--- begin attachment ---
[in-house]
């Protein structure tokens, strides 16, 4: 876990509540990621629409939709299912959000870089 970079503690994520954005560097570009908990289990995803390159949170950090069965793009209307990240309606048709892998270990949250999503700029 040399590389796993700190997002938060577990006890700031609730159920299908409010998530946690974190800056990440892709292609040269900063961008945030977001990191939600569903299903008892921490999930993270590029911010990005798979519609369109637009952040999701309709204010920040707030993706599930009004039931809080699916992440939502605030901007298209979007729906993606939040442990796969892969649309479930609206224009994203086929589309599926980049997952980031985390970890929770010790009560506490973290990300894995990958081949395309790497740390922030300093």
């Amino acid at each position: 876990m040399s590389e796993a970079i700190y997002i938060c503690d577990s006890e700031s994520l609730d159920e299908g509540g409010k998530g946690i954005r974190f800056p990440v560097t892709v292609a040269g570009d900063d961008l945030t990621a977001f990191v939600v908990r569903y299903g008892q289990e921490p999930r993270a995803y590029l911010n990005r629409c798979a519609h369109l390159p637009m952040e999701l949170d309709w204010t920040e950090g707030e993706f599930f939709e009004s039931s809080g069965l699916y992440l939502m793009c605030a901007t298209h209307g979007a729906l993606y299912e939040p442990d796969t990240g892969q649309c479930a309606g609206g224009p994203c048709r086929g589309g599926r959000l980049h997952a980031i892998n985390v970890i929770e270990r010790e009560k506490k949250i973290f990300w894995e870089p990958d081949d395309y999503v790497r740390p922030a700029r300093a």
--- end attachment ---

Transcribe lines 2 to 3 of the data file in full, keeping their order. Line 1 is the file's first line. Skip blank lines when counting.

């Protein structure tokens, strides 16, 4: 876990509540990621629409939709299912959000870089 970079503690994520954005560097570009908990289990995803390159949170950090069965793009209307990240309606048709892998270990949250999503700029 040399590389796993700190997002938060577990006890700031609730159920299908409010998530946690974190800056990440892709292609040269900063961008945030977001990191939600569903299903008892921490999930993270590029911010990005798979519609369109637009952040999701309709204010920040707030993706599930009004039931809080699916992440939502605030901007298209979007729906993606939040442990796969892969649309479930609206224009994203086929589309599926980049997952980031985390970890929770010790009560506490973290990300894995990958081949395309790497740390922030300093």
């Amino acid at each position: 876990m040399s590389e796993a970079i700190y997002i938060c503690d577990s006890e700031s994520l609730d159920e299908g509540g409010k998530g946690i954005r974190f800056p990440v560097t892709v292609a040269g570009d900063d961008l945030t990621a977001f990191v939600v908990r569903y299903g008892q289990e921490p999930r993270a995803y590029l911010n990005r629409c798979a519609h369109l390159p637009m952040e999701l949170d309709w204010t920040e950090g707030e993706f599930f939709e009004s039931s809080g069965l699916y992440l939502m793009c605030a901007t298209h209307g979007a729906l993606y299912e939040p442990d796969t990240g892969q649309c479930a309606g609206g224009p994203c048709r086929g589309g599926r959000l980049h997952a980031i892998n985390v970890i929770e270990r010790e009560k506490k949250i973290f990300w894995e870089p990958d081949d395309y999503v790497r740390p922030a700029r300093a």